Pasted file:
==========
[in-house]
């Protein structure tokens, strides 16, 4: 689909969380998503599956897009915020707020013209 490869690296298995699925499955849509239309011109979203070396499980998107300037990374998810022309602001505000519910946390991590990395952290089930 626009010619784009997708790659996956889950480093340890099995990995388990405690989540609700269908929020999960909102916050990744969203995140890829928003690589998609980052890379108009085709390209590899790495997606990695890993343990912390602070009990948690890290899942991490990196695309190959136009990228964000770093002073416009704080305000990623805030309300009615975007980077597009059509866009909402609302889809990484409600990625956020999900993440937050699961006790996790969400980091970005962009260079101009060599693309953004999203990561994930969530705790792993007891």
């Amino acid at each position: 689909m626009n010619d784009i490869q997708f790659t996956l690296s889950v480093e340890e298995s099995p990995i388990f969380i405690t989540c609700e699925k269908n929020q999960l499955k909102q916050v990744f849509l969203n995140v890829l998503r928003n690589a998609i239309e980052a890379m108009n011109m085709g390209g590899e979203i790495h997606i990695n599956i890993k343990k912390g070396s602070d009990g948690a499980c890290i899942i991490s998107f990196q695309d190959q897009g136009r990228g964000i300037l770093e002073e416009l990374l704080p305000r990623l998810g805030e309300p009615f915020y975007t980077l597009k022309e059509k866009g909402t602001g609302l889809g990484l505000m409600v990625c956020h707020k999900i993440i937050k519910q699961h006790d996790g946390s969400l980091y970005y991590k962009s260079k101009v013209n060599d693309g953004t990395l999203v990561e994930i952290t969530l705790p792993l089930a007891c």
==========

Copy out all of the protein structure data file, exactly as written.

[in-house]
């Protein structure tokens, strides 16, 4: 689909969380998503599956897009915020707020013209 490869690296298995699925499955849509239309011109979203070396499980998107300037990374998810022309602001505000519910946390991590990395952290089930 626009010619784009997708790659996956889950480093340890099995990995388990405690989540609700269908929020999960909102916050990744969203995140890829928003690589998609980052890379108009085709390209590899790495997606990695890993343990912390602070009990948690890290899942991490990196695309190959136009990228964000770093002073416009704080305000990623805030309300009615975007980077597009059509866009909402609302889809990484409600990625956020999900993440937050699961006790996790969400980091970005962009260079101009060599693309953004999203990561994930969530705790792993007891």
């Amino acid at each position: 689909m626009n010619d784009i490869q997708f790659t996956l690296s889950v480093e340890e298995s099995p990995i388990f969380i405690t989540c609700e699925k269908n929020q999960l499955k909102q916050v990744f849509l969203n995140v890829l998503r928003n690589a998609i239309e980052a890379m108009n011109m085709g390209g590899e979203i790495h997606i990695n599956i890993k343990k912390g070396s602070d009990g948690a499980c890290i899942i991490s998107f990196q695309d190959q897009g136009r990228g964000i300037l770093e002073e416009l990374l704080p305000r990623l998810g805030e309300p009615f915020y975007t980077l597009k022309e059509k866009g909402t602001g609302l889809g990484l505000m409600v990625c956020h707020k999900i993440i937050k519910q699961h006790d996790g946390s969400l980091y970005y991590k962009s260079k101009v013209n060599d693309g953004t990395l999203v990561e994930i952290t969530l705790p792993l089930a007891c």